So sadly, it's a little too late to get to know him now.
But not all is lost.
Anyone can get acquainted with him again either by reading his biography on his website or by writing a poem for him.
The Limerick Writers' Centre in association with Limerick County Arts Office are looking for poetry submissions relating to the poet Michael Hartnett for a special publication to be released later this year.

The Limerick tea-boy who worked in the construction industry in London started his love affair with the Irish Language and never let it go.
The Bio ( 3 page long) says about him:
In 1975 Michael published a collection called "A Farewell to English". In this he proposed to stop writing in English and to "court the language of my people" by writing solely in Irish. Nice expression.
At the time this as a very controversial move, which alienated Michael from many literary circles.
(fair play to him)
In the early 1980s, alcoholism started to take hold of Michael his writing
(ah the joy of being a real writer!) and personal life suffered immensely.  In 1984, Michael’s marriage broke down.  (ah the joy of being a real writer!! ;-)))

He wrote both in the Irish and English language and was a prolific translator. He also was the first Irish poet to use the Haiku form, a form that is now very popular. We are looking for poems (in Irish or English) that feature, reference or are dedicated to Michael Hartnett. If you have written such a poem and would be interested in having it considered for inclusion please email it to  with Hartnett in the subject box, together with your biographical details. for further information on the poet.

You can check the details on Facebook too.
Good luck and keep on writing.

Tuesday, February 14, 2012

I met with the Poetry Bus Master Driver and...

...I was impressed by his humility.

Oh sorry, yes, I don't think I shared the good news with you, (apart from the fact that I got two new followers: Welcome Adhi Das and Perdita, thanks for joining this blog) one of my poems got selected to be part of the prestigious PB!!!
( No PB doesn't stand for the President Budget or Paddle Board) It's the Poetry Bus issue 3.
And it's rather a privilege.
Even the Irish novelist, dramatist and screenwriter, Roddy Doyle was in it.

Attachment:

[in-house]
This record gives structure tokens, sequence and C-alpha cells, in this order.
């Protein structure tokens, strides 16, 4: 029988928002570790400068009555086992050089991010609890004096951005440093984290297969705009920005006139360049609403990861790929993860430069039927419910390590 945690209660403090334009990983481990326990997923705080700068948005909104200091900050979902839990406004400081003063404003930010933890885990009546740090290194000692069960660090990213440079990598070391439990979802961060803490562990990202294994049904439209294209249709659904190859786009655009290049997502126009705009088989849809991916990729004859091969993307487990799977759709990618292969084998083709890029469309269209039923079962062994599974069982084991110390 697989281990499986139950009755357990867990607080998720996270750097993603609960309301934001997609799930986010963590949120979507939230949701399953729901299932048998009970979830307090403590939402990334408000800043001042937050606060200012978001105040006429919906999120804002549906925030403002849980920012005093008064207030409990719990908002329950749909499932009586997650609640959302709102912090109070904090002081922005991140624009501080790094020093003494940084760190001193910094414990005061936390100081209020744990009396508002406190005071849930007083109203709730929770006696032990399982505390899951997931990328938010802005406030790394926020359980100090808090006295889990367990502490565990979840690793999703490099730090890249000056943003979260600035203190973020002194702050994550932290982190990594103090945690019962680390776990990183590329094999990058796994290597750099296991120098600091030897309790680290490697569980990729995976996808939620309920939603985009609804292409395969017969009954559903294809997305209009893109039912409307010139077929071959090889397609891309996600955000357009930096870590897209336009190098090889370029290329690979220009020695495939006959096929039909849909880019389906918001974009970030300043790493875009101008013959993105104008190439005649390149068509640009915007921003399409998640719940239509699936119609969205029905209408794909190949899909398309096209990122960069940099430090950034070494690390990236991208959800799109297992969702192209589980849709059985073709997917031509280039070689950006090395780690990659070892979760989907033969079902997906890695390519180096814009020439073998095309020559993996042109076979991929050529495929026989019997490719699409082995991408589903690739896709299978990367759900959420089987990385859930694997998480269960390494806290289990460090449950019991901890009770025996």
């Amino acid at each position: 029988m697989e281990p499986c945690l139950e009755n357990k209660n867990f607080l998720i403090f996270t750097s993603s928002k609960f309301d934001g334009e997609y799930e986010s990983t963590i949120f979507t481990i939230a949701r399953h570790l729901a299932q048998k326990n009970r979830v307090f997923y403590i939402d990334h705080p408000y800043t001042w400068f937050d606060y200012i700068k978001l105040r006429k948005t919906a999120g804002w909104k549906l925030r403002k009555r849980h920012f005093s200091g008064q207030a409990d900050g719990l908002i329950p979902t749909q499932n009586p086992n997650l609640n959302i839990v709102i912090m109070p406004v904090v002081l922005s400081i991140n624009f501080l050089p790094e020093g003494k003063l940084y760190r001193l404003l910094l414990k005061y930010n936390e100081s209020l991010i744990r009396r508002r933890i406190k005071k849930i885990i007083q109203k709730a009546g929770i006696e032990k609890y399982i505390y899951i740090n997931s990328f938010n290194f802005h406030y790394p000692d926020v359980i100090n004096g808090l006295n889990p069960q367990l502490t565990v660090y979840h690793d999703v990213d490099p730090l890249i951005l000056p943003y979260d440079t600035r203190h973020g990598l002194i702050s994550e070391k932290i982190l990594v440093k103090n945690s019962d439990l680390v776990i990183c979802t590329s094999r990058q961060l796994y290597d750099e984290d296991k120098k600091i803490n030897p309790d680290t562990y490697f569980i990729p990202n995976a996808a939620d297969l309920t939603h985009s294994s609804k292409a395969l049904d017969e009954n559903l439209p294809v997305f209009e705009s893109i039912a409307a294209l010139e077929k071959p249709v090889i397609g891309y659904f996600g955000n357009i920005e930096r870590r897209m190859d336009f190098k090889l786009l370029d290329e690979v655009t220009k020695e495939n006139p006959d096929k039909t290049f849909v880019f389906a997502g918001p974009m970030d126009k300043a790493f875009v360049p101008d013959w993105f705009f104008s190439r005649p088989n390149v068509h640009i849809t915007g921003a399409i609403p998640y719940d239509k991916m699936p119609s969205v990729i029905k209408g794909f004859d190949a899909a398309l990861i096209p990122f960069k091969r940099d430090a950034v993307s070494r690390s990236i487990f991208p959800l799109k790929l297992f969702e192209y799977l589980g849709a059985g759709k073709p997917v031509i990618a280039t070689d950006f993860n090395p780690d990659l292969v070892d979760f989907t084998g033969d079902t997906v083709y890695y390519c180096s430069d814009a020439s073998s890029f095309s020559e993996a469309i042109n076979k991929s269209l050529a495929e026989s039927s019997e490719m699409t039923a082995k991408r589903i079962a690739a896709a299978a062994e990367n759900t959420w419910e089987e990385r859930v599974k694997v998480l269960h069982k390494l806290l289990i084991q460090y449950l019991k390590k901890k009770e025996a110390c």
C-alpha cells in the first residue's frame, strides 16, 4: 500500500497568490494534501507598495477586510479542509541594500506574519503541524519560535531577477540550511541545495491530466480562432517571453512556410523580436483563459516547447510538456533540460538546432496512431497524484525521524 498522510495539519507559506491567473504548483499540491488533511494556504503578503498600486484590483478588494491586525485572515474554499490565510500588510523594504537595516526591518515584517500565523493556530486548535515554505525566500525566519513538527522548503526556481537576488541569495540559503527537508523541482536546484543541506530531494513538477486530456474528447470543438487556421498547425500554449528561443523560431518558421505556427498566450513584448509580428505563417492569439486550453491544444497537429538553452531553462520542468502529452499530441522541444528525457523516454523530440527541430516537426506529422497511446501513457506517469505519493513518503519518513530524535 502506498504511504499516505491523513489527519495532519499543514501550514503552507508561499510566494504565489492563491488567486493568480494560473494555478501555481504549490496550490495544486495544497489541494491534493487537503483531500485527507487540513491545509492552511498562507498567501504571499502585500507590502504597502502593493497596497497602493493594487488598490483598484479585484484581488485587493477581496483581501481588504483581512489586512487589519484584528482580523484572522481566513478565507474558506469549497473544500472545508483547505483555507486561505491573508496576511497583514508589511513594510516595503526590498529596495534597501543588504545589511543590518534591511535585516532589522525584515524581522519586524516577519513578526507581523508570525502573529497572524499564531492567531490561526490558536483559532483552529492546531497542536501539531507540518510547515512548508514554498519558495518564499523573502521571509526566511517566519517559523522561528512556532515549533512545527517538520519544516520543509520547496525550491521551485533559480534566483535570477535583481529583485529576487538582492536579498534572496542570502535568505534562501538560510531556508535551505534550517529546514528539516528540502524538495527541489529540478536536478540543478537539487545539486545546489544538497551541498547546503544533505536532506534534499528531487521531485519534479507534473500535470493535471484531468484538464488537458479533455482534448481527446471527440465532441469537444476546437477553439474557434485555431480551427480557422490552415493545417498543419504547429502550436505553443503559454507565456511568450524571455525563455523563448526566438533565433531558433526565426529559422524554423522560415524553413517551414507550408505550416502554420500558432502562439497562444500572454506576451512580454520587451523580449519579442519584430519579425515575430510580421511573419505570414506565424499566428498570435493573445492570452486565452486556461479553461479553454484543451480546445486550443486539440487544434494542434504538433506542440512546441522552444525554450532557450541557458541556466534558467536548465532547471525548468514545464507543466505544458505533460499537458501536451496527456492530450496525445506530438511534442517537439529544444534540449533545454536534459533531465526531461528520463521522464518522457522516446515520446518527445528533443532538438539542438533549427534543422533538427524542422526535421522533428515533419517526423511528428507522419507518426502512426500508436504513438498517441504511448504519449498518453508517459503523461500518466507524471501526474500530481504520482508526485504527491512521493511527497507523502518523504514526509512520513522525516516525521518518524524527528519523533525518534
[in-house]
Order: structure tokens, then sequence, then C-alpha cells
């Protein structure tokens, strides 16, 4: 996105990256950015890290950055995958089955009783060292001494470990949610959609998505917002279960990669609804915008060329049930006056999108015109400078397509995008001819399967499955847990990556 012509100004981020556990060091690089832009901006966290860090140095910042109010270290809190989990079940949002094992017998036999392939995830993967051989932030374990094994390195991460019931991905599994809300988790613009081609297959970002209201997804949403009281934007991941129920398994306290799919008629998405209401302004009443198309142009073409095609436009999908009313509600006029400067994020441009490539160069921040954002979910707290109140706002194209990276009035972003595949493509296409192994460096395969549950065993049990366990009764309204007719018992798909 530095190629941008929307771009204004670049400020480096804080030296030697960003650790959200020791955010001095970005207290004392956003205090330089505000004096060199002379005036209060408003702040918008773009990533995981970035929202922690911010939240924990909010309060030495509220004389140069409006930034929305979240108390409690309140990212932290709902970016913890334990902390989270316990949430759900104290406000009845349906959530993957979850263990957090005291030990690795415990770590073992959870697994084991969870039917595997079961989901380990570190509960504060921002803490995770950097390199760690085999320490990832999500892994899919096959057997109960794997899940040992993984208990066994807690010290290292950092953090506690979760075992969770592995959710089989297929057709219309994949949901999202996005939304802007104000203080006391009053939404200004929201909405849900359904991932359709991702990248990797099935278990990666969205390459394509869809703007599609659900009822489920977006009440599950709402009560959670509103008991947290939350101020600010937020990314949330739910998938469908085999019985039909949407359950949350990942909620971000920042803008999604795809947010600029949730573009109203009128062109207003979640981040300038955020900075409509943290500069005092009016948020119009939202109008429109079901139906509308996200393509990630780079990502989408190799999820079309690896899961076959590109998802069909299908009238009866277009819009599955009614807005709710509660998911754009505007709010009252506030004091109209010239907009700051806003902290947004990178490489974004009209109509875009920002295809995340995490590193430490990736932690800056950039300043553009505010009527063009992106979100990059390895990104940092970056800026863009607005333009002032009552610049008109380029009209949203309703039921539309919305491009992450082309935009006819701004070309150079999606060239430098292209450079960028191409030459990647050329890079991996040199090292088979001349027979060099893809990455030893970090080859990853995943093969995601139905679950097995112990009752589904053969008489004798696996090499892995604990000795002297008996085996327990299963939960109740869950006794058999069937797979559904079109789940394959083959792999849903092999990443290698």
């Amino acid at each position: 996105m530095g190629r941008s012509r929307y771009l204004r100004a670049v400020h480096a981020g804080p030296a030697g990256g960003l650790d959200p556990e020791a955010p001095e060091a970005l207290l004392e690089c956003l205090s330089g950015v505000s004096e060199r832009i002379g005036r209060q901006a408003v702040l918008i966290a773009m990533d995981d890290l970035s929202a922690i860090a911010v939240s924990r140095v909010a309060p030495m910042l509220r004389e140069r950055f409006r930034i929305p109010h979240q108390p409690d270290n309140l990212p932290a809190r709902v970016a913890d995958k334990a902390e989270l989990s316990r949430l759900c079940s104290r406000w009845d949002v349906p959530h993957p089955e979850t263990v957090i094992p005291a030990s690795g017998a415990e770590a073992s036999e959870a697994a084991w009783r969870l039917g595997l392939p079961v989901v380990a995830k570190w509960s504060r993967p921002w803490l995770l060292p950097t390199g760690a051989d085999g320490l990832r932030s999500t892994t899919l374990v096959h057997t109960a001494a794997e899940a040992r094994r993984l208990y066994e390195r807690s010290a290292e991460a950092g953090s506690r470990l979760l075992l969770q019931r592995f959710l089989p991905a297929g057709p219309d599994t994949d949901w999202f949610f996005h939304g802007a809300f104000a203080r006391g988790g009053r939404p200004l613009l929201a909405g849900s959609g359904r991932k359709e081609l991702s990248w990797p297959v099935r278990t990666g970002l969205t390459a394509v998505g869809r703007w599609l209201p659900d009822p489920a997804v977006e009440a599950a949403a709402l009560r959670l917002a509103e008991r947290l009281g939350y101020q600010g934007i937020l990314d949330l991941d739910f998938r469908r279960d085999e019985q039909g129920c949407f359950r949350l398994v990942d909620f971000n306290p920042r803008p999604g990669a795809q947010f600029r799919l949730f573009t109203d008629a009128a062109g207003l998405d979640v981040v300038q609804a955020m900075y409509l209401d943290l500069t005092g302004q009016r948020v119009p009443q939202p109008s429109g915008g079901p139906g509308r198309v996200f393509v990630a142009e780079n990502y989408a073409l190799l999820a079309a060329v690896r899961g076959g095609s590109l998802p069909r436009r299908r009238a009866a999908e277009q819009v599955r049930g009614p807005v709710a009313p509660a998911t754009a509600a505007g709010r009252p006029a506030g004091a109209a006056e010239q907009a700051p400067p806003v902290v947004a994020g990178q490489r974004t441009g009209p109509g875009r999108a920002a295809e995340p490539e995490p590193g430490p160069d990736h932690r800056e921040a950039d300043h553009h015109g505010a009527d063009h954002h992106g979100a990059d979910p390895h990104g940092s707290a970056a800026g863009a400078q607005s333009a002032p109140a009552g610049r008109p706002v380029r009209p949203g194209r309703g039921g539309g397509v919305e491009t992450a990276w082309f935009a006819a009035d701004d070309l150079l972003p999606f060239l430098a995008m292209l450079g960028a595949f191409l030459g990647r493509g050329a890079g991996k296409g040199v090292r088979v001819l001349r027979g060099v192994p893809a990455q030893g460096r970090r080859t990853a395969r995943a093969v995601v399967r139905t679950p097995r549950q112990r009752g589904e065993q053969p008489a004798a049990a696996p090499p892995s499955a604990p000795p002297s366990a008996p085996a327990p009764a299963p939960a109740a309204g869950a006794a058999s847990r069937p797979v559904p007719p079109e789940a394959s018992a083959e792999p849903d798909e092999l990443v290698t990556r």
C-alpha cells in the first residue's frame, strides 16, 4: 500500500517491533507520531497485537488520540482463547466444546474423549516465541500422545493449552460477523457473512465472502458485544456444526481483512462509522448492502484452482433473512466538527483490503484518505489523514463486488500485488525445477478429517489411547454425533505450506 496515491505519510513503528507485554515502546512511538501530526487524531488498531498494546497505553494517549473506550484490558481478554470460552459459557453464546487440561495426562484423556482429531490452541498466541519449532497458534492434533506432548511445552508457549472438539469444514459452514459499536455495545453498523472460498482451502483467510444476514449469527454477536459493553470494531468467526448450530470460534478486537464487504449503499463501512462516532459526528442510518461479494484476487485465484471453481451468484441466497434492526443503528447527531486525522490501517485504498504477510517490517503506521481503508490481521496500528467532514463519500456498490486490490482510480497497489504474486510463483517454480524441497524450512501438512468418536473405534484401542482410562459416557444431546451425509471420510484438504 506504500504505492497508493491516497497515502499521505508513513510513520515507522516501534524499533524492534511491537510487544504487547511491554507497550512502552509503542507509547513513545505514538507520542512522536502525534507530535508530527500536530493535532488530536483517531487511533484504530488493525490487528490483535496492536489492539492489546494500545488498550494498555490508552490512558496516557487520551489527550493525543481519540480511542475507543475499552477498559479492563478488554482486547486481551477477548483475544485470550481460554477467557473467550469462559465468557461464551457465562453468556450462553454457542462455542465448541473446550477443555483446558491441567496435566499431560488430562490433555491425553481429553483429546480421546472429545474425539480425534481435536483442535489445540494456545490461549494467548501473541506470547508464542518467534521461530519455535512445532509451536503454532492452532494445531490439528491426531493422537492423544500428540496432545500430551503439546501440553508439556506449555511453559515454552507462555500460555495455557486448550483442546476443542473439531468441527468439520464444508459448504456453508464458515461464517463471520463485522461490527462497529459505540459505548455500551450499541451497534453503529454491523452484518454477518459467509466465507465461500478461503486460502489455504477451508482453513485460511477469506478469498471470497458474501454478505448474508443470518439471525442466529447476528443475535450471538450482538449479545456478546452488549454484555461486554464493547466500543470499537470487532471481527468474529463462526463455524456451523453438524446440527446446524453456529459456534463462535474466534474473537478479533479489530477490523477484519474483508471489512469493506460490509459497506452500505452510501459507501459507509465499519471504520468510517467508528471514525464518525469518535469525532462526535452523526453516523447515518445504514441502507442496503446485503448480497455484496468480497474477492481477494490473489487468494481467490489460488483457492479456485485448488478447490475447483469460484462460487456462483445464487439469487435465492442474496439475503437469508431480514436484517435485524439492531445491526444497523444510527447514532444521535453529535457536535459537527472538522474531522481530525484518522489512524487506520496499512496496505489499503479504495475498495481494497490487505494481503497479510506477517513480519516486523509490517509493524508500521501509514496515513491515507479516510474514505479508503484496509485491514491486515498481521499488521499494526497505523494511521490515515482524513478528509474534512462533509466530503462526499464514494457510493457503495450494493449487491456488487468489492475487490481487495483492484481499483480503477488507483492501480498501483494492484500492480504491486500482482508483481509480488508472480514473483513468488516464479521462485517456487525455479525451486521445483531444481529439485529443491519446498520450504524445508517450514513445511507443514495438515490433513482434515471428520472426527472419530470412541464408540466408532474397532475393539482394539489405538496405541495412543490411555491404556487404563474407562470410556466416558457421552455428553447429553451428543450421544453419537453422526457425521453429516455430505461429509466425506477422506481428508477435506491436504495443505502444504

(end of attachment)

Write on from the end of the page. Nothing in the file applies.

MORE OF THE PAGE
The author of the The Commitments (made into a movie in 1991) didn't illuminate the PB3 book launch by showing up but a few others did.
The Poetry Bus started off as a blog which started off as a thread on the website of the Stinging Fly.
The blog's concept was simple.
Every week a poet would drive the bus by writing up a poem.
Soon the blog got quite popular and a first magazine, PB1 was released on the 17November 2010.

Then PB2 soon hit the road and was launched in the Glor Session (International Bar) in Dublin on 22nd Aug 2011.
Adam Neate did the cover for PB2 and I was very impressed to find out that he was  a British painter, conceptual artist and one of the best known street artists in the world. He specialises in painting urban art on recycled cardboard, and has left thousands of works in the street for anyone to collect.

And then PB3 came driving full speed thanks to the brilliant master driver Peadar O'Donoghue who funded, promoted and built the Poetry Bus Magazine and CD for the third time.
The legend said there was much weeping, wailing, swearing and pulling out of hair and teeth as he (they) set to the task in a lonely shed in the Wicklow Hills to put this magazine together.
Even though we exchanged emails before the publication of PB3, I had never seen him in person the Master Driver of the Poetry Bus so on the book launch (In the Monday Echo - International Bar) it was a pleasure to meet him in person.
He sounded as enthusiastic in flesh as in his emails.

The cover this time was done by Sally Diamond which is deadly.
There are again an incredible variety of over 60 poets and for the drawings/sketches: Padhraig Nolan, Una Gildea, Crona Gallagher, Kevin McSherry, David Rooney and Elena Duff.